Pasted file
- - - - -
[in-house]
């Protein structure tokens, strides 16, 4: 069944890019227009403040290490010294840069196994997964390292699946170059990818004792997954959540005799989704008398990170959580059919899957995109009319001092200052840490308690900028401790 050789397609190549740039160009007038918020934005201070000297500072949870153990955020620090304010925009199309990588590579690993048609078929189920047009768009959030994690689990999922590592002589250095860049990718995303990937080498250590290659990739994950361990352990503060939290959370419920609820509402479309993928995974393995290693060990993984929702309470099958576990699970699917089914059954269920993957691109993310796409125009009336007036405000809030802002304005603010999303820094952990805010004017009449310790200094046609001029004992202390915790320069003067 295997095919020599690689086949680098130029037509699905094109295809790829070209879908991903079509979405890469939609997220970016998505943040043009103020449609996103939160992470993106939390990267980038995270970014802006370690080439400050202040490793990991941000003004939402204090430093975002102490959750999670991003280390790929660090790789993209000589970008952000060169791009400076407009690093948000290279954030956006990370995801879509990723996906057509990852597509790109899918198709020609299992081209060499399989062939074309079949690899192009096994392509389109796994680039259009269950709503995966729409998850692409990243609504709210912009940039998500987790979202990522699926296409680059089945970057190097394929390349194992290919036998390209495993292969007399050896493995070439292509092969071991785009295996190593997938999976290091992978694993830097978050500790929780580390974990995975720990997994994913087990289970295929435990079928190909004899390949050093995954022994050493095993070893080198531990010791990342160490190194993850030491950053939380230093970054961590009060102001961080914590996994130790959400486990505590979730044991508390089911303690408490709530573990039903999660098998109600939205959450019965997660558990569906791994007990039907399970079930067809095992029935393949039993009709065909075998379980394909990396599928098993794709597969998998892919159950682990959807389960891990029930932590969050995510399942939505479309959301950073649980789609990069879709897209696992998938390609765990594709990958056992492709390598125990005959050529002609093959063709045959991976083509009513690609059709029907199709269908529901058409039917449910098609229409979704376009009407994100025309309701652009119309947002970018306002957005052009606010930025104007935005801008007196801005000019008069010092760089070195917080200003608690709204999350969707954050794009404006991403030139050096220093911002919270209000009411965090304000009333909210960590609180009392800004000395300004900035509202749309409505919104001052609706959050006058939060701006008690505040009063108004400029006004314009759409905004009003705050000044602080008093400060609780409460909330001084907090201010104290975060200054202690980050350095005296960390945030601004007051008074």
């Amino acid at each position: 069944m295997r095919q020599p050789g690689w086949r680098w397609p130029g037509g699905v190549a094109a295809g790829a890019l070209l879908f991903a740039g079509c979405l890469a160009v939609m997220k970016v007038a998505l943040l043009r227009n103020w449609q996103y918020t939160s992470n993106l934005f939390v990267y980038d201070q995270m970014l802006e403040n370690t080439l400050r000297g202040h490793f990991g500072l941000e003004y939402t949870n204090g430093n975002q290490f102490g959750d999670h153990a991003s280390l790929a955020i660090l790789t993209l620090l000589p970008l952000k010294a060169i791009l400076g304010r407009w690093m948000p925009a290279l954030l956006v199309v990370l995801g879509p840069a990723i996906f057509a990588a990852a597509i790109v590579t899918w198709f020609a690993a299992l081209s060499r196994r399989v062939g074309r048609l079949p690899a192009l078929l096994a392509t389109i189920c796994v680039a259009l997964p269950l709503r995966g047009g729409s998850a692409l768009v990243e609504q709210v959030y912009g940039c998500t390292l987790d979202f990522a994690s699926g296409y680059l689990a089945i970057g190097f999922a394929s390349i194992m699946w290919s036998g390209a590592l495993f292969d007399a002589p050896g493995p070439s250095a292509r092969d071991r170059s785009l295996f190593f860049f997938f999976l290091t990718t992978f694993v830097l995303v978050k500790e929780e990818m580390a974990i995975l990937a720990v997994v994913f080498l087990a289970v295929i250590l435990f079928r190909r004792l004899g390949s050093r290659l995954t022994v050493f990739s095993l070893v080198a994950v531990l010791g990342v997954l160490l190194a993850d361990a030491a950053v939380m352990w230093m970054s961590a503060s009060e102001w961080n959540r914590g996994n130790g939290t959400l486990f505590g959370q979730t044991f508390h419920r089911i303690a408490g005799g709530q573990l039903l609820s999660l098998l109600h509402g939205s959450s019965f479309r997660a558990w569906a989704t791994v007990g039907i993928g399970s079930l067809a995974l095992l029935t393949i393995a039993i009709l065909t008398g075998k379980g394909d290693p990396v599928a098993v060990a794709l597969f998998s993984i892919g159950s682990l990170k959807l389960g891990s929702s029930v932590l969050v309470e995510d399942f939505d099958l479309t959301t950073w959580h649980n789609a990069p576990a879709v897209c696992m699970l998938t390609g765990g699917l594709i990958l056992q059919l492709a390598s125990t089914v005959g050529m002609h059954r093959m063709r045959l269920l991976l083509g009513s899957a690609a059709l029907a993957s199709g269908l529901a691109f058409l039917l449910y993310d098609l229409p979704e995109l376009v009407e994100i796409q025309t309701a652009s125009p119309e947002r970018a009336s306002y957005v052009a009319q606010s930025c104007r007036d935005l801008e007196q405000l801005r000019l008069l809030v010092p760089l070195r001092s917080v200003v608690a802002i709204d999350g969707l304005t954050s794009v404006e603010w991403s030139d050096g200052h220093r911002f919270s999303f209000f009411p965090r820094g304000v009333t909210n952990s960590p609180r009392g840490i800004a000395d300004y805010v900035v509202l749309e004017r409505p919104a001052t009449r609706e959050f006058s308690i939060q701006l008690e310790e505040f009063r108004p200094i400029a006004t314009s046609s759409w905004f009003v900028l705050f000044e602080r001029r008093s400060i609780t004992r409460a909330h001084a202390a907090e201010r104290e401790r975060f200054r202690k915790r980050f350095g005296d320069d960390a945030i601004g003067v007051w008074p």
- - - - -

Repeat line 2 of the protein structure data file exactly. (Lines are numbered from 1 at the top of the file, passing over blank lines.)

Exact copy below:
């Protein structure tokens, strides 16, 4: 069944890019227009403040290490010294840069196994997964390292699946170059990818004792997954959540005799989704008398990170959580059919899957995109009319001092200052840490308690900028401790 050789397609190549740039160009007038918020934005201070000297500072949870153990955020620090304010925009199309990588590579690993048609078929189920047009768009959030994690689990999922590592002589250095860049990718995303990937080498250590290659990739994950361990352990503060939290959370419920609820509402479309993928995974393995290693060990993984929702309470099958576990699970699917089914059954269920993957691109993310796409125009009336007036405000809030802002304005603010999303820094952990805010004017009449310790200094046609001029004992202390915790320069003067 295997095919020599690689086949680098130029037509699905094109295809790829070209879908991903079509979405890469939609997220970016998505943040043009103020449609996103939160992470993106939390990267980038995270970014802006370690080439400050202040490793990991941000003004939402204090430093975002102490959750999670991003280390790929660090790789993209000589970008952000060169791009400076407009690093948000290279954030956006990370995801879509990723996906057509990852597509790109899918198709020609299992081209060499399989062939074309079949690899192009096994392509389109796994680039259009269950709503995966729409998850692409990243609504709210912009940039998500987790979202990522699926296409680059089945970057190097394929390349194992290919036998390209495993292969007399050896493995070439292509092969071991785009295996190593997938999976290091992978694993830097978050500790929780580390974990995975720990997994994913087990289970295929435990079928190909004899390949050093995954022994050493095993070893080198531990010791990342160490190194993850030491950053939380230093970054961590009060102001961080914590996994130790959400486990505590979730044991508390089911303690408490709530573990039903999660098998109600939205959450019965997660558990569906791994007990039907399970079930067809095992029935393949039993009709065909075998379980394909990396599928098993794709597969998998892919159950682990959807389960891990029930932590969050995510399942939505479309959301950073649980789609990069879709897209696992998938390609765990594709990958056992492709390598125990005959050529002609093959063709045959991976083509009513690609059709029907199709269908529901058409039917449910098609229409979704376009009407994100025309309701652009119309947002970018306002957005052009606010930025104007935005801008007196801005000019008069010092760089070195917080200003608690709204999350969707954050794009404006991403030139050096220093911002919270209000009411965090304000009333909210960590609180009392800004000395300004900035509202749309409505919104001052609706959050006058939060701006008690505040009063108004400029006004314009759409905004009003705050000044602080008093400060609780409460909330001084907090201010104290975060200054202690980050350095005296960390945030601004007051008074």